Deborah Crom, a nurse practitioner in pediatric oncology at St. Jude Children’s Research Hospital in Memphis, Tenn., has spent many years working in the clinical setting with children who have survived a brain tumor.
But when she agreed to be one of the counselors last summer at Camp Mak-A-Dream in Montana, she gained a whole new perspective on these young people and what their lives are like.
Thirty young brain tumor survivors, ages 18 to 25, attended the week-long camp to learn more about managing the long-term effects of their treatment, connect with their peers and spend time outdoors and at play.
I learned that although I saw brain tumor survivors as vulnerable, socially deficient, and quiet, in this unique setting they emerged as resilient, thoughtful, and eloquent. I was amazed at the metamorphosis in their ability to share common experiences and convey complex emotions. Most impressive was their empathetic and enthusiastic support of each other.
Crom shares her lessons from summer camp in "I Think You Are Pretty; I Don’t Know Why Everyone Can’t See That," a reflection that appears in the latest issue of the Journal of Clinical Oncology.
Cancer – and indeed any major health challenge – can be life-altering for a child. This is especially the case for children with brain tumors, who must undergo aggressive therapy at a critical time during brain development. The long-term effects range from the cosmetic – facial nerve palsy, for instance – to short-term memory problems, cognitive deficits, communication disorders and more. As they reach adulthood, these young people also frequently face social limitations such as underemployment and loneliness. They’re more at risk of depression and anxiety as well.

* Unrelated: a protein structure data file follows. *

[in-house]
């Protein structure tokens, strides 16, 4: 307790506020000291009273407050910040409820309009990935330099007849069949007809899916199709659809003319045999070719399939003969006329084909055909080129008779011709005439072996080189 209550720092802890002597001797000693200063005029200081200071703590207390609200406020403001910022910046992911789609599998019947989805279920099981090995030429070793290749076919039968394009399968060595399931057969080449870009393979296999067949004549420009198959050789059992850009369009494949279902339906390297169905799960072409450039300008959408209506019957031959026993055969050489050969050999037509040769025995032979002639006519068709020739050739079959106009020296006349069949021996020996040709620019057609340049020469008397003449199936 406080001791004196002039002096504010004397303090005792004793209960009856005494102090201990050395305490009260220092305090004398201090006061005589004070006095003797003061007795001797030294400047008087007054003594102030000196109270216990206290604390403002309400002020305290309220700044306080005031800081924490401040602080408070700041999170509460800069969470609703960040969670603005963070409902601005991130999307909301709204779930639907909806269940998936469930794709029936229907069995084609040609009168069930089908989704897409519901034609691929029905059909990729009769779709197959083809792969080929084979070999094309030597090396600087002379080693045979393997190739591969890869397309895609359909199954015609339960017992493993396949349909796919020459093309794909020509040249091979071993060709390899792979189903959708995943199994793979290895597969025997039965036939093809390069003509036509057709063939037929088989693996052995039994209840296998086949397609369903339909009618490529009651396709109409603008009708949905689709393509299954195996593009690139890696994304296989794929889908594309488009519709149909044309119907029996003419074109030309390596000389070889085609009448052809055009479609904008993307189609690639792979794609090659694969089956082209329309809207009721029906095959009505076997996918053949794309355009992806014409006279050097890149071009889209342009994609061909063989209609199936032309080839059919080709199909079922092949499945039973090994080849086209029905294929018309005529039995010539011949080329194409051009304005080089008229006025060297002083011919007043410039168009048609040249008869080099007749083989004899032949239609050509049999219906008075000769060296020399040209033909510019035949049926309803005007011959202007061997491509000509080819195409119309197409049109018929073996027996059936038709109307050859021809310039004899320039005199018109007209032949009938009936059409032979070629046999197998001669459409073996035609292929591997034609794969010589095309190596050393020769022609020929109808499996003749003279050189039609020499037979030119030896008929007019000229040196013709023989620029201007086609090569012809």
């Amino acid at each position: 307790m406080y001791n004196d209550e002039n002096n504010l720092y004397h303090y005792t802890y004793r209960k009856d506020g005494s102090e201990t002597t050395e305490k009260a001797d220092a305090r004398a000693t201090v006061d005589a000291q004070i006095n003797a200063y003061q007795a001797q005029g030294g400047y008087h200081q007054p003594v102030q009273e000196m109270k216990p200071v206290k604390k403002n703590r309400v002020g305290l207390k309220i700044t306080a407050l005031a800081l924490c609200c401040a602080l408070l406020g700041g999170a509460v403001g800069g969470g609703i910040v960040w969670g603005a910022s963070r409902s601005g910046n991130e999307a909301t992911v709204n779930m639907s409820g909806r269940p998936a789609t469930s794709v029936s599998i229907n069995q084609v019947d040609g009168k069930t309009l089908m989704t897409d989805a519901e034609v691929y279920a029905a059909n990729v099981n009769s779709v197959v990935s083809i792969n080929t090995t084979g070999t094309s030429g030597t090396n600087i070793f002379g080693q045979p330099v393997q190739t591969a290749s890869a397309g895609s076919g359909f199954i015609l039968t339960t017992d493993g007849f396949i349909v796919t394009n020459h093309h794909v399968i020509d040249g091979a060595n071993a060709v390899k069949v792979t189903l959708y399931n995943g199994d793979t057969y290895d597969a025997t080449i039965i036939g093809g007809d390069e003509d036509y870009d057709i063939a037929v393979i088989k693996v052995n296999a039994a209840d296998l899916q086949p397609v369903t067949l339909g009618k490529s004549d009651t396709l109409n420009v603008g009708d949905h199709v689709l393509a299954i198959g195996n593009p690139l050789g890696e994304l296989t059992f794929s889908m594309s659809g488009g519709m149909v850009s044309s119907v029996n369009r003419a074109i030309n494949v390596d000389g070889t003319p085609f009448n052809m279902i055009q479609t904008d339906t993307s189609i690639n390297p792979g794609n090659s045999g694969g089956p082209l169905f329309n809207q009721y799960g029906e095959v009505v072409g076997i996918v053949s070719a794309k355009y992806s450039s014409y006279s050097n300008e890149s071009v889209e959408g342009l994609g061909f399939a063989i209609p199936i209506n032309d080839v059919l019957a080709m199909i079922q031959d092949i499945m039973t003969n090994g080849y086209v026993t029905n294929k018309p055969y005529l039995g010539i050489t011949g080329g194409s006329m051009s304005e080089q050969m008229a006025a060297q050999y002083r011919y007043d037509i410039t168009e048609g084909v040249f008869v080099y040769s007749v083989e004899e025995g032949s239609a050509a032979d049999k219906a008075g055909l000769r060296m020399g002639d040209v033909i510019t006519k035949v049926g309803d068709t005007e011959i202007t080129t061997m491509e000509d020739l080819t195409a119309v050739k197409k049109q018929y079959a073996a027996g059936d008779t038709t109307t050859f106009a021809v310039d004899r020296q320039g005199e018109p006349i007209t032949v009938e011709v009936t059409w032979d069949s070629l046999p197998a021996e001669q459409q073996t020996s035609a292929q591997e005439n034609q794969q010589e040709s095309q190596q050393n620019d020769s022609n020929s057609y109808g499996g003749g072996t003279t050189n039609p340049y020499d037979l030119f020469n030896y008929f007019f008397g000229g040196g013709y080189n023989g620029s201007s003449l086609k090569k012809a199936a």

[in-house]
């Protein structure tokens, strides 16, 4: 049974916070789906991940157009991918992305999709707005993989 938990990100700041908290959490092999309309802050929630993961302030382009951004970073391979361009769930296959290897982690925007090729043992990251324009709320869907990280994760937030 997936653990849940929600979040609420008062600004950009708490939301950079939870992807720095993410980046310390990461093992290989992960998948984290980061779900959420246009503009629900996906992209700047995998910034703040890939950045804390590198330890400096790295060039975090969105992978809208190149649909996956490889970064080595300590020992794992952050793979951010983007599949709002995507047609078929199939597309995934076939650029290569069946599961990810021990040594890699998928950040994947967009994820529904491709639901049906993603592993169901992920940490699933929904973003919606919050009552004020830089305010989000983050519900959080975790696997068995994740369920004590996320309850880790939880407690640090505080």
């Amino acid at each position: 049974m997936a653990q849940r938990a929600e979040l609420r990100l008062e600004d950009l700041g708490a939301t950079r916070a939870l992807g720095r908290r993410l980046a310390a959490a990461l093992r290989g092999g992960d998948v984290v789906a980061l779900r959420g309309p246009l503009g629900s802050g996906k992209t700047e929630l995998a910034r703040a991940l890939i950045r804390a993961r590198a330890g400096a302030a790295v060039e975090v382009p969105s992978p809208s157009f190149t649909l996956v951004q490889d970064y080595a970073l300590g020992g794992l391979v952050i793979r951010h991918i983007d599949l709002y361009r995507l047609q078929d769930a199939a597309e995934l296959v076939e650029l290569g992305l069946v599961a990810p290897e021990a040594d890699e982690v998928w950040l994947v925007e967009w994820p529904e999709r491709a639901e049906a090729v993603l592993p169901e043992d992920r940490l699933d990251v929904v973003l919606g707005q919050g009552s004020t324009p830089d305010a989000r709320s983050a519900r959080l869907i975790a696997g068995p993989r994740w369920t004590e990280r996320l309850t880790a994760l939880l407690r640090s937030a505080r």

The young survivors whom Crom met at summer camp often silently endured bullying from their school-aged peers. They longed to have others see them for who they are on the inside.
Crom saw that survivors were aware of their limitations yet insightful and supportive of each other. Young survivors learned more from each other than from the professional staff, she writes.
Survivors communicate with clarity, honesty, and empathy, thus benefitting from the experience of others as they develop a network of communication that transcends one week at camp. They reminded me that they can speak for themselves, and I have incorporated this lesson into my clinical practice.
Over the past 15 years, Camp Mak-A-Dream has hosted more than 4,500 children, teens and young adult cancer survivors for free week-long camping experiences, support and education. More information about the camp is here.